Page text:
"SEC. 10. That all aliens who may unlawfully come to the United States shall, if practicable, be immediately sent back on the vessel by which they were brought in. . . ."

    "SEC. 11. That any alien who shall come into the United States in violation of law may be returned as by law provided. . . ."

    The treaty ceding Porto Rico to the United States was ratified by the Senate February 6, 1899; Congress passed an act to carry out its obligations March 2, 1899, and the ratifications were exchanged and the treaty proclaimed April 11, 1899, 30 Stat. 1754. Then followed the act entitled "An Act Temporarily to Provide Revenues and a Civil government for Porto Rico, and for Other Purposes," approved April 12, 1900. 31 Stat. 77, c. 191. The treaty provided:

    Page 192 U. S. 9

    "Article II"

    "Spain cedes to the United States the island of Porto Rico and other islands now under Spanish sovereignty in the West Indies, and the island of Guam in the Marianas or Ladrones."

    "Article IX"

    "Spanish subjects, natives of the Peninsula, residing in the territory over which Spain by the present treaty relinquishes or cedes her sovereignty, may remain in such territory or may remove therefrom, retaining in either event all their rights of property, including the right to sell or dispose of such property or of its proceeds, and they shall also have the right to carry on their industry, commerce, and professions, being subject in respect thereof to such laws as are applicable to other foreigners. In case they remain in the territory, they may preserve their allegiance to the Crown of Spain by making, before a court of record, within a year from the date of the exchange of ratifications of this treaty, a declaration of their decision to preserve such allegiance; in default of which declaration they shall be held to have renounced it, and to have adopted the nationality of the territory in which they may reside."

    "The civil rights and political status of the native inhabitants of the territories hereby ceded to the United States shall be determined by the Congress."

    By the Constitution of the Spanish monarchy and the Spanish Civil Code, in force in Porto Rico when the treaty was proclaimed, persons born in Spanish territory were declared to be Spaniards, but Porto Ricans who were not natives of the Peninsula, remaining in Porto Rico, could not, according to the terms of the treaty, elect to retain their allegiance to Spain. By the cession, their allegiance became due to the United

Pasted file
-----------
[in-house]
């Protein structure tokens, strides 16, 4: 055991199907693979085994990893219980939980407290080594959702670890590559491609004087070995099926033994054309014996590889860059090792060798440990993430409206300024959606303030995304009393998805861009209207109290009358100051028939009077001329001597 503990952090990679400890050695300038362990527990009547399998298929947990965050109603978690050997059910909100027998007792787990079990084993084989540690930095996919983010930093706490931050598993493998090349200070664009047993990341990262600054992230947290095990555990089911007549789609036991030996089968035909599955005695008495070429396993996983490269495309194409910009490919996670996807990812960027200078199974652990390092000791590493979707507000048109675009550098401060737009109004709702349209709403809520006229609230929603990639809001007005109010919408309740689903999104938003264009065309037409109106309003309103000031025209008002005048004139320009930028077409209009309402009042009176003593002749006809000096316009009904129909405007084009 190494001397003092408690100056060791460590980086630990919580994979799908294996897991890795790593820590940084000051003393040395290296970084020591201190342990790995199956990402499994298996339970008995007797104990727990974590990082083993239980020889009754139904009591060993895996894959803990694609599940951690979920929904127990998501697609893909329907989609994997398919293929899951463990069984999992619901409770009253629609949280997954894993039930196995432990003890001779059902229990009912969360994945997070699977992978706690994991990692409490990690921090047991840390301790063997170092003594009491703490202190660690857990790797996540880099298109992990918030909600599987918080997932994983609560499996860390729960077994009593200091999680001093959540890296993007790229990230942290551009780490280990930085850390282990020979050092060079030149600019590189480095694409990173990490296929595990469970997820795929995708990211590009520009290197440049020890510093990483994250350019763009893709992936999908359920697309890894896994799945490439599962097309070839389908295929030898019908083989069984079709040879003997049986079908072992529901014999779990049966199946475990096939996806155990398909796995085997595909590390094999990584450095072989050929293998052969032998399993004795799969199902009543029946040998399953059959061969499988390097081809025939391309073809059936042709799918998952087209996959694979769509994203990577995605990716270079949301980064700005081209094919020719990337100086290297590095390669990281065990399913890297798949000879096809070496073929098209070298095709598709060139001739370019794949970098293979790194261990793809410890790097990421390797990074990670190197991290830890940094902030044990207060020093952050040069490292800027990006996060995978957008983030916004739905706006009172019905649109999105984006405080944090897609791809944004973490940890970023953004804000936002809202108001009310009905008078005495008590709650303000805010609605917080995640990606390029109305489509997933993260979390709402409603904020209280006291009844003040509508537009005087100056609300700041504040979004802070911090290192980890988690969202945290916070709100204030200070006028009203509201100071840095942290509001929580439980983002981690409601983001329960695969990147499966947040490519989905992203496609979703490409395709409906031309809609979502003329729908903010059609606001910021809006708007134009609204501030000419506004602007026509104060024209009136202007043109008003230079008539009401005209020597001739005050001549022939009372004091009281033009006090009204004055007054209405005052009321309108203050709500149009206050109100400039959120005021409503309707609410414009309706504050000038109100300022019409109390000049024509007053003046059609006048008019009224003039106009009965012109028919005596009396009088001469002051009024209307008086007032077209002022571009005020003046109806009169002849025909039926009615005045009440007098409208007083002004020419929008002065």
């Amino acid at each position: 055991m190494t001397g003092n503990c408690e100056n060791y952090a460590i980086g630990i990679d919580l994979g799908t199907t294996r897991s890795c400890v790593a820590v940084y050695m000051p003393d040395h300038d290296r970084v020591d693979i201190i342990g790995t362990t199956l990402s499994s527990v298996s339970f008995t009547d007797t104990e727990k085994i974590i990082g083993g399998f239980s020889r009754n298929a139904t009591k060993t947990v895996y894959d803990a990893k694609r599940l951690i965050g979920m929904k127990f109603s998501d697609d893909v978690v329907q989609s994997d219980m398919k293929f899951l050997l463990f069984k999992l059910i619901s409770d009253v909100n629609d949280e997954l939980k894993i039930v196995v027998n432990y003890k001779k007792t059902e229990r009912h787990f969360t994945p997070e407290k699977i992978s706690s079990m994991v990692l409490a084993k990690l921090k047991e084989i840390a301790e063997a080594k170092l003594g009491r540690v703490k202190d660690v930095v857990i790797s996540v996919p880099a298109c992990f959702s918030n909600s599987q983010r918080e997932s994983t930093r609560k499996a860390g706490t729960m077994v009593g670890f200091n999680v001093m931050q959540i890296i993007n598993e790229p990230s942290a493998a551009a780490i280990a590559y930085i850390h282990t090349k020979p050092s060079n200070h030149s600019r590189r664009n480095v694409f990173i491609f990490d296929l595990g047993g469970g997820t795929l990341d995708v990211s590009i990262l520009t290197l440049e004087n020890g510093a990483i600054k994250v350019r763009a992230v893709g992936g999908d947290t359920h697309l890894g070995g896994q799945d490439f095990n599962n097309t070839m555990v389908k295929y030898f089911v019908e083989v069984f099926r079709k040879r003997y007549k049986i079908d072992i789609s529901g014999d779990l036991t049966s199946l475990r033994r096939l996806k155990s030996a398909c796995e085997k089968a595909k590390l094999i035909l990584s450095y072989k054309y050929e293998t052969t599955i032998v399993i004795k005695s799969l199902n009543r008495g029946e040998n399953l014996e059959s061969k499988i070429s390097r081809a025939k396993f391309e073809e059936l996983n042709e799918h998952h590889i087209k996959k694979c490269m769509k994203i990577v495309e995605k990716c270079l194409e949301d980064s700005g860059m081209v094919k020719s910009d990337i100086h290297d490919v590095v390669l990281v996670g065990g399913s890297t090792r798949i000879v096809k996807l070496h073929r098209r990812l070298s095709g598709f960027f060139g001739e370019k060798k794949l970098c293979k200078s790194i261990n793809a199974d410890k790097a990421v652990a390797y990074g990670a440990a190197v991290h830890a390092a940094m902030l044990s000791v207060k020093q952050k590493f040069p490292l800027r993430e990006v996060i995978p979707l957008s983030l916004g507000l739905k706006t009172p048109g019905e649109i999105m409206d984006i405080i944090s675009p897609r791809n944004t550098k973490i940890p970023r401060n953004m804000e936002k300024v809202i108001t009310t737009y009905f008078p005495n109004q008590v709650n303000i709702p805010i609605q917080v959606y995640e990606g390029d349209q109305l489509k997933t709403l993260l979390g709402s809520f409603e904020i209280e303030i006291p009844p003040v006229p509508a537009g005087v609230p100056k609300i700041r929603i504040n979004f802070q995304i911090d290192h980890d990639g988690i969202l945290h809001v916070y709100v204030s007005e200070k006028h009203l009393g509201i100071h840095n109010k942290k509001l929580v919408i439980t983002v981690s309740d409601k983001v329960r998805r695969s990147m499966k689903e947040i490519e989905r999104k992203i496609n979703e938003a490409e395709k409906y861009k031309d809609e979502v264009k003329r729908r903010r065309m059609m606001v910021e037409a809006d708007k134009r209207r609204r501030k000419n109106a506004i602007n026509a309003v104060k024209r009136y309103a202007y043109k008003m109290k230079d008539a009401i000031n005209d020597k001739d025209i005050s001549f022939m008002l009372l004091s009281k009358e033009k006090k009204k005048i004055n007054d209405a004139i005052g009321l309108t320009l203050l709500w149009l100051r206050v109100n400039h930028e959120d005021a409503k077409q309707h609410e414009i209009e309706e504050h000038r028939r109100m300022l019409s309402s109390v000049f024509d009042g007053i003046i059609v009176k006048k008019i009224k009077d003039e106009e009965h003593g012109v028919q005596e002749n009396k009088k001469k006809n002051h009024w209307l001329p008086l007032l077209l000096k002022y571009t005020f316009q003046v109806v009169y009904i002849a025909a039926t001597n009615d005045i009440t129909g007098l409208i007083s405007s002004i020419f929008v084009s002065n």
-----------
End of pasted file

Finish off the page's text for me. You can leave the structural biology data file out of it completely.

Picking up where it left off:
Page 192 U. S. 10

    states, which was in possession and had assumed the government, and they became entitled to its protection. The nationality of the island became American, instead of Spanish, and, by the treaty, Peninsulars not deciding to preserve their allegiance to Spain were to be "held to have renounced it and to have adopted the nationality of the territory in which they may reside."

    By section 7, the inhabitants of Porto Rico who were Spanish subjects on the day the treaty was proclaimed, including Spaniards of the Peninsula who had not elected to preserve their allegiance to the Spanish Crown, were to be deemed citizens of Porto Rico, and they and citizens of the United States residing in Porto Rico were constituted a body politic under the name of The People of Porto Rico. *

    Page 192 U. S. 12

    Gonzales was a native inhabitant of Porto Rico and a Spanish subject, though not of the Peninsula, when the cession transferred her allegiance to the United States, and she was a citizen of Porto Rico under the act. And there was nothing expressed in the act, nor reasonably to be implied therefrom, to indicate the intention of Congress that citizens of Porto Rico should be considered as aliens and the right of free access denied to them.

    Counsel for the government contends that the test of Gonzales' rights was citizenship of the United States, and not alienage. We do not think so, and, on the contrary, are of opinion that, if Gonzales were not an alien within the act of 1891, the order below was erroneous.

    Conceding to counsel that the general terms "alien," "citizen," "subject," are not absolutely inclusive or completely comprehensive, and that therefore neither of the numerous definitions of the term "alien" is necessarily controlling, we nevertheless cannot concede, in view of the language of the treaty and of the Act of April 12, 1900, that the word "alien," as used in the act of 1891, embraces the citizens of Porto Rico.

    We are not required to discuss the power of Congress in the premises; or the contention of Gonzales' counsel that the cession of Porto Rico accomplished the naturalization of its people, or that of Commissioner Degetau, in his excellent argument as amicus curiae, that a citizen of Porto Rico, under the act of 1900, is necessarily a citizen of the United States. The question is the narrow one whether Gonzales was an alien within the meaning of that term as used in the act of 1891.

    Page 192 U. S. 13

    The act excludes from admission into the United States, "in accordance with the existing acts regulating immigration other than those concerning Chinese laborers," certain classes of "aliens" or "alien immigrants" arriving at any place within the United States, in respect of all of whom it is required that the commanding officer and agents of the vessel by which they come shall report the name, nationality, last residence, and destination before any are landed.

    The decisions of the inspection officers adverse to the right to land are made final unless an appeal is taken to the Superintendent of Immigration, whose action is subject to review by the Secretary of the Treasury, and all aliens who unlawfully come into the United States in violation of law shall be immediately, if practicable, sent back, or may be returned as by law provided.